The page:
In the space of 48 hours, England have beaten two of the pre-tournament favourites with an ease that even their most fervent fans could never have imagined. South Africa have been pushed into the abyss, and Sri Lanka cling on by just a fingernail. If New Zealand beat England on Tuesday, the fancied Lankans too can head home. And though England have already sealed their semi-final place, Daniel Vettori and his side will expect no favours from a team that made Graeme Smith's world leaders look pretty ordinary.
"I hoped, but obviously we were pretty down in confidence after the Australia one-day series," said Andrew Strauss when asked about clinching the qualification with a game to spare. "I think one of the things we've done since coming here is to go out and show people what we can do, and not die wondering. That's come out in both the games we've played.
"That batting performance today was, I think, the best I can ever remember from England. Owais [Shah] took control of the situation, clearing the boundary that many times. It was a gem of an innings, well backed up by Paul Collingwood and then Eoin Morgan impressed again at the end. It was a fantastic batting performance."
England hit 12 sixes, a record for them in a one-day international. Half of them came from Shah's bat. "The Australia series wasn't good for any of our batsmen, really," Shah said. "Coming out here, we were probably in a dangerous place, with our confidence low. We lost pretty badly [6-1] to Australia, and we needed to go out there, play with freedom and express ourselves. We just backed ourselves to go out and play our shots, as you saw today with Eoin Morgan and Paul Collingwood in awesome touch. We put some really good partnerships together."
Strauss reckoned that a change in the mental approach had made all the difference. "We can play the shots," he said. "We do skills practice. The only thing sometimes is our mindset, whether we loosen the shackles and say: 'Let's go out there and take the game to them'. Fair play to Owais. He came in and whacked a six and just went with the flow after that. He really changed the momentum of the game because it looked like we were losing it. He and Colly played the spinners exceptionally well, which was crucial."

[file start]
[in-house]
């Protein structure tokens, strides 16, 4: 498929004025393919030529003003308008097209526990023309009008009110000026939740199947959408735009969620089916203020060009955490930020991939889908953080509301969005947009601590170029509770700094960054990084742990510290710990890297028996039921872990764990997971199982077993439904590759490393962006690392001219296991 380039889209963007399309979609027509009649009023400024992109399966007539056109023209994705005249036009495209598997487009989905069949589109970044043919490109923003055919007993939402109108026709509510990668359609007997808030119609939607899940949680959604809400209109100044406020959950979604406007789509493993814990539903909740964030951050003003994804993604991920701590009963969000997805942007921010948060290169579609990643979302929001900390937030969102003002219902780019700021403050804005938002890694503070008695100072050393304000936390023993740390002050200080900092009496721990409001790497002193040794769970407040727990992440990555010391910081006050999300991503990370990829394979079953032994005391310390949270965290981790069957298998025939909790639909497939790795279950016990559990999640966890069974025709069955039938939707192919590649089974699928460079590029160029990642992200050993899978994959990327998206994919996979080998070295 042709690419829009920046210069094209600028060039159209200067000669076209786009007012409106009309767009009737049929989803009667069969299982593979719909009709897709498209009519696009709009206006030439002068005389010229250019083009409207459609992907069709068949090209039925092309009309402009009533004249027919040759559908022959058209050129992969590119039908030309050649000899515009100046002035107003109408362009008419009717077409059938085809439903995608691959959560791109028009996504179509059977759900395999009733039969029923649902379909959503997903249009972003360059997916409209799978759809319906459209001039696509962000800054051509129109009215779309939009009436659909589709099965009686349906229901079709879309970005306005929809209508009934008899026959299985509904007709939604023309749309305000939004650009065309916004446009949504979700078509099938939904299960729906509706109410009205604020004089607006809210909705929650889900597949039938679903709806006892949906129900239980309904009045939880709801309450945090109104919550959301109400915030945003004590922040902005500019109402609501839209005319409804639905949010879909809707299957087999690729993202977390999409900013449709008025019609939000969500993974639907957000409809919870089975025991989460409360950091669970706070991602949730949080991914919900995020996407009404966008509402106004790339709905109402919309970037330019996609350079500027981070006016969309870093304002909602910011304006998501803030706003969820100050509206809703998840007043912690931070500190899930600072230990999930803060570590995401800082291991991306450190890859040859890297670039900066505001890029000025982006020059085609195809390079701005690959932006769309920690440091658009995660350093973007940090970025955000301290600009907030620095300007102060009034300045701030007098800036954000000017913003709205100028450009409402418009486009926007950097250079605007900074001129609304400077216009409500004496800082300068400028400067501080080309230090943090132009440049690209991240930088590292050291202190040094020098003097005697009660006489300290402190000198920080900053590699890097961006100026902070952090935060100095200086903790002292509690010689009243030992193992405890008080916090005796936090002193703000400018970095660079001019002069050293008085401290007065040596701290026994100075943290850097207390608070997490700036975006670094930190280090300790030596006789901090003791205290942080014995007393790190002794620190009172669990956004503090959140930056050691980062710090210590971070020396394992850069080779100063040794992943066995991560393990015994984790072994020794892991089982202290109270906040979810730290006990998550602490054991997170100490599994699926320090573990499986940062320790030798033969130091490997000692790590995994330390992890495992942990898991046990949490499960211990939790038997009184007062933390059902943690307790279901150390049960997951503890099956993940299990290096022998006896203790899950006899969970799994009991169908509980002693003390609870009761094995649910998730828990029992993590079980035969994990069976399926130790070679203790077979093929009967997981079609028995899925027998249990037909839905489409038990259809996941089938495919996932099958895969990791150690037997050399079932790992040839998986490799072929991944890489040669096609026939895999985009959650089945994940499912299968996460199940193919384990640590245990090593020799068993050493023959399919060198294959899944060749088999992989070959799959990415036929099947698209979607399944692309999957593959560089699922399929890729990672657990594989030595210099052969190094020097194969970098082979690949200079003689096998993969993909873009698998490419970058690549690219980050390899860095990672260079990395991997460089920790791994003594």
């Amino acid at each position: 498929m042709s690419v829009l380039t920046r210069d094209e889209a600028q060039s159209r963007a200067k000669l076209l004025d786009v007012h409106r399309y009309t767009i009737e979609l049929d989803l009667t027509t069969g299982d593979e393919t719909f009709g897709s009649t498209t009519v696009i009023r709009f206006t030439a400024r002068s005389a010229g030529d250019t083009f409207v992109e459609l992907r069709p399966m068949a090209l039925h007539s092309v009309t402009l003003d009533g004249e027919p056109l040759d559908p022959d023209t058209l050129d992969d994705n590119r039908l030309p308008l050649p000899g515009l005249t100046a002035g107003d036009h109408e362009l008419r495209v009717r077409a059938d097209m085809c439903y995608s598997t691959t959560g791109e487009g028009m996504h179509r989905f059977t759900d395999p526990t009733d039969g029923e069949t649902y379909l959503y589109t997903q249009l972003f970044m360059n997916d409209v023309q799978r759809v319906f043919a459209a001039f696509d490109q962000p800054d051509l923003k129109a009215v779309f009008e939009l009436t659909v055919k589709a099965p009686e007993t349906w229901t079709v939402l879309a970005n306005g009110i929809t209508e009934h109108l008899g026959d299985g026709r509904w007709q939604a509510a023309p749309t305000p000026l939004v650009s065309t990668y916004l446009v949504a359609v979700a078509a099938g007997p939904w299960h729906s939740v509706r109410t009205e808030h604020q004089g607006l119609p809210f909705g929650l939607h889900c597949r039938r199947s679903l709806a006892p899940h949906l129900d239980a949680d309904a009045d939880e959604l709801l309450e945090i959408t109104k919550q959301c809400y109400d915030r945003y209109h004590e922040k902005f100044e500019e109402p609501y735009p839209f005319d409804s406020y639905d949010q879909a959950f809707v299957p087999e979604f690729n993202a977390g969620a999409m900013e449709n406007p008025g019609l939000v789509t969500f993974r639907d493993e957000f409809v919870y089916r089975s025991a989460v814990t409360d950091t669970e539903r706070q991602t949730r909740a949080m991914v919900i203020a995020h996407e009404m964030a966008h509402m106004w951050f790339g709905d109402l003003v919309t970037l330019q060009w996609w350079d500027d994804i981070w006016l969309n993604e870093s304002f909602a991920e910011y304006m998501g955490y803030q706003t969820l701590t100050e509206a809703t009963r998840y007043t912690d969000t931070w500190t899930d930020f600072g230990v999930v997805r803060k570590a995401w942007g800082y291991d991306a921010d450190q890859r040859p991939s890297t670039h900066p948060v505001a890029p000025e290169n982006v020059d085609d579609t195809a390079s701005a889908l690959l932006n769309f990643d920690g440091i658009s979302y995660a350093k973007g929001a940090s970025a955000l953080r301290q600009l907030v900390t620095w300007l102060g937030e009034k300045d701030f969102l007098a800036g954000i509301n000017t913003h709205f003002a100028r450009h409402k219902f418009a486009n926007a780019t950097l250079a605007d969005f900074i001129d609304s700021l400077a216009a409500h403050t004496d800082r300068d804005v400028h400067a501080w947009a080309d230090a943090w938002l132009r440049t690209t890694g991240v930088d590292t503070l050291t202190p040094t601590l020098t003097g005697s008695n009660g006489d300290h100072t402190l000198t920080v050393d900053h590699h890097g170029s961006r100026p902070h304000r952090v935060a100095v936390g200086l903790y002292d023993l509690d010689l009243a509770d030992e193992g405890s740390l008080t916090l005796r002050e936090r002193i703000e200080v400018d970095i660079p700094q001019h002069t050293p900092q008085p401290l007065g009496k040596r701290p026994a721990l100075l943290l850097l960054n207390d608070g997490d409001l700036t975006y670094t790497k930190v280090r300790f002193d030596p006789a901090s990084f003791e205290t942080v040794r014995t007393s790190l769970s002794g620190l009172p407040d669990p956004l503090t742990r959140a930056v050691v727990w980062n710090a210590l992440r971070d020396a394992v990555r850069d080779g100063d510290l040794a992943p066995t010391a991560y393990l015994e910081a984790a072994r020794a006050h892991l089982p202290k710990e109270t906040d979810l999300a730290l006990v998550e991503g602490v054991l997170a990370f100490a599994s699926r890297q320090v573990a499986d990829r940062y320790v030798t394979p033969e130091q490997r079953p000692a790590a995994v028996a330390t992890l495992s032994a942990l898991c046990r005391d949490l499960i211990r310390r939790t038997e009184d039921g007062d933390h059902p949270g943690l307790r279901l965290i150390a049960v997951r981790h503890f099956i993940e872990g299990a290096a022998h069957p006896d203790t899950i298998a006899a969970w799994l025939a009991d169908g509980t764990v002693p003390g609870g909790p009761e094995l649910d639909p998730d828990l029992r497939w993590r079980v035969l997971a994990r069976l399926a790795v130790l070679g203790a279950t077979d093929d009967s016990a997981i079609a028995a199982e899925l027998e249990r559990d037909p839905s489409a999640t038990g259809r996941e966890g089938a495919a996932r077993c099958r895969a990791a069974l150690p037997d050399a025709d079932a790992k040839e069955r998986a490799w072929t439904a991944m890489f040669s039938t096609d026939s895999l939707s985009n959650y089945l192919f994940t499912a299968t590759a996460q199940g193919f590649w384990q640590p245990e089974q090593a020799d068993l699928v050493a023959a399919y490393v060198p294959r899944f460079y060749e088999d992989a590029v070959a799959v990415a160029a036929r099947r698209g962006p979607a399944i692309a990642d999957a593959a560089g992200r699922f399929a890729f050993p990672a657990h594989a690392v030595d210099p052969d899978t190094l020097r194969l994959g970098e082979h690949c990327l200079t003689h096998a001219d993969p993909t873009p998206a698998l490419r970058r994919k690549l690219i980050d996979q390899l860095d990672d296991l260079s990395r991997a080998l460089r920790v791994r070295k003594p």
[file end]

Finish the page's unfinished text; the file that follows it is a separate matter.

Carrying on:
Shah has been the subject of much criticism in recent times, for soft dismissals and shambolic running between the wickets. He insisted though that he had never viewed the trip to South Africa as an entrance into the Last Chance Saloon. "I didn't think I was playing for my career," he said. "If you get dropped, you get dropped. That's life. If that's the way the selectors want to go, that's fine. As far as I'm concerned, I try and play every game as if it's my last.
"Even the other day against Sri Lanka, I felt that the correct thing to do was to bat through and try to see us home. Today, we had different conditions, a flatter wicket and I decided to take the attack to the bowler. And it came off."
Given his own problems with cramps over the years, it was predictable that Shah would be asked about it, given what had happened with Graeme Smith at the end of the game. "As far as cramp was concerned, it was about preparing well and hydrating," he said. "I'm really happy with the way I batted today. It was probably one of my best innings for England. I faced a few balls and didn't feel like the pitch was doing much laterally. I backed myself to play a few shots."
England had suffered a setback in the build-up to the game, with Matt Prior being taken ill, but Strauss refused to rule his first-choice wicketkeeper out of the competition. "He was pretty sick this morning, but these things can change very quickly," Strauss said. "Hopefully, he'll recover pretty quickly and be fit for the New Zealand game." Steve Davies, the Worcestershire wicketkeeper, has been called up as a replacement.
In Prior's absence, Morgan kept wicket, with the highlight being a stupendous off-balance throw to run out the dangerous Albie Morkel. "I think the fact that none of us really noticed him [Morgan] today speaks volumes for how good a job he did," Strauss said. "It was an exceptional performance from him behind the sticks."
In front of the wicket though, Morgan did far more than just catch the eye, clattering a stroke-filled and innovative 34-ball 67. "I've always felt that he's had the attributes to do well at this level," said Strauss who plays alongside him at Middlesex. "He's got a huge array of shots. He's a very calm individual and he seems to be in control of his game.
"It always takes a bit of time for guys to get used to playing international cricket. He's shown glimpses before and out here, these last two games, he's been as impressive as any 23-year-old I've seen. We're not going to put a lot of pressure on him. He's still learning but it's great to see him coming through."
There were suggestions that Sunday's victory was a warning shot across the bows with England scheduled to start a tour of South Africa in November. Strauss though was hesitant to look that far ahead. "It was a big match for us today, against the best one-day side in the world," he said. "So to win it and play in the manner that we did is clearly going to help our confidence, come that one-day series in a few weeks' time."

Dileep Premachandran is an associate editor at Cricinfo